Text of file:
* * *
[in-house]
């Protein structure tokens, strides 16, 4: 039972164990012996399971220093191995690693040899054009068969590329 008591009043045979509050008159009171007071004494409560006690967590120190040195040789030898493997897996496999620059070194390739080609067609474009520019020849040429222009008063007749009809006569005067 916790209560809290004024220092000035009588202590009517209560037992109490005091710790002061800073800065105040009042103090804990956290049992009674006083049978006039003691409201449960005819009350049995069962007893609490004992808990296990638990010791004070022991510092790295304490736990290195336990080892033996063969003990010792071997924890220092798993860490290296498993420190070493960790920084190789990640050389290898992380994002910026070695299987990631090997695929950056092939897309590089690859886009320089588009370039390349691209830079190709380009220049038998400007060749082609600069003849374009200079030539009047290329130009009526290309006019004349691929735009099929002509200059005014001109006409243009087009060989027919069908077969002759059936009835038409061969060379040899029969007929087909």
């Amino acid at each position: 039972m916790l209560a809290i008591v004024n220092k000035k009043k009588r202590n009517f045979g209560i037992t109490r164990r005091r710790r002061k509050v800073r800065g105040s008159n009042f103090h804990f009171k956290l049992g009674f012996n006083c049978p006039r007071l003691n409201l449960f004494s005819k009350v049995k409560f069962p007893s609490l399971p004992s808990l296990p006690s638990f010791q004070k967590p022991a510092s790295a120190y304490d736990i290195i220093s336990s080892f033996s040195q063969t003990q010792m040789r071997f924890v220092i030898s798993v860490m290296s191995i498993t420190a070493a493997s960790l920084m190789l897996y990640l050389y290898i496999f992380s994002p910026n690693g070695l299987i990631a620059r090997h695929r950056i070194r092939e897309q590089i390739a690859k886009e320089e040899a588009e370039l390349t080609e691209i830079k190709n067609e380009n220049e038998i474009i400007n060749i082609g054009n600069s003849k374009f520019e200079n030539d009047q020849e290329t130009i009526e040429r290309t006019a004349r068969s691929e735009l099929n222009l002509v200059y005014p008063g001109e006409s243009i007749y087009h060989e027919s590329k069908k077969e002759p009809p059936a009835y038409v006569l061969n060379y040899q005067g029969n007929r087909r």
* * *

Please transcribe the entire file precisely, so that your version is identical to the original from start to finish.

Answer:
[in-house]
């Protein structure tokens, strides 16, 4: 039972164990012996399971220093191995690693040899054009068969590329 008591009043045979509050008159009171007071004494409560006690967590120190040195040789030898493997897996496999620059070194390739080609067609474009520019020849040429222009008063007749009809006569005067 916790209560809290004024220092000035009588202590009517209560037992109490005091710790002061800073800065105040009042103090804990956290049992009674006083049978006039003691409201449960005819009350049995069962007893609490004992808990296990638990010791004070022991510092790295304490736990290195336990080892033996063969003990010792071997924890220092798993860490290296498993420190070493960790920084190789990640050389290898992380994002910026070695299987990631090997695929950056092939897309590089690859886009320089588009370039390349691209830079190709380009220049038998400007060749082609600069003849374009200079030539009047290329130009009526290309006019004349691929735009099929002509200059005014001109006409243009087009060989027919069908077969002759059936009835038409061969060379040899029969007929087909």
């Amino acid at each position: 039972m916790l209560a809290i008591v004024n220092k000035k009043k009588r202590n009517f045979g209560i037992t109490r164990r005091r710790r002061k509050v800073r800065g105040s008159n009042f103090h804990f009171k956290l049992g009674f012996n006083c049978p006039r007071l003691n409201l449960f004494s005819k009350v049995k409560f069962p007893s609490l399971p004992s808990l296990p006690s638990f010791q004070k967590p022991a510092s790295a120190y304490d736990i290195i220093s336990s080892f033996s040195q063969t003990q010792m040789r071997f924890v220092i030898s798993v860490m290296s191995i498993t420190a070493a493997s960790l920084m190789l897996y990640l050389y290898i496999f992380s994002p910026n690693g070695l299987i990631a620059r090997h695929r950056i070194r092939e897309q590089i390739a690859k886009e320089e040899a588009e370039l390349t080609e691209i830079k190709n067609e380009n220049e038998i474009i400007n060749i082609g054009n600069s003849k374009f520019e200079n030539d009047q020849e290329t130009i009526e040429r290309t006019a004349r068969s691929e735009l099929n222009l002509v200059y005014p008063g001109e006409s243009i007749y087009h060989e027919s590329k069908k077969e002759p009809p059936a009835y038409v006569l061969n060379y040899q005067g029969n007929r087909r």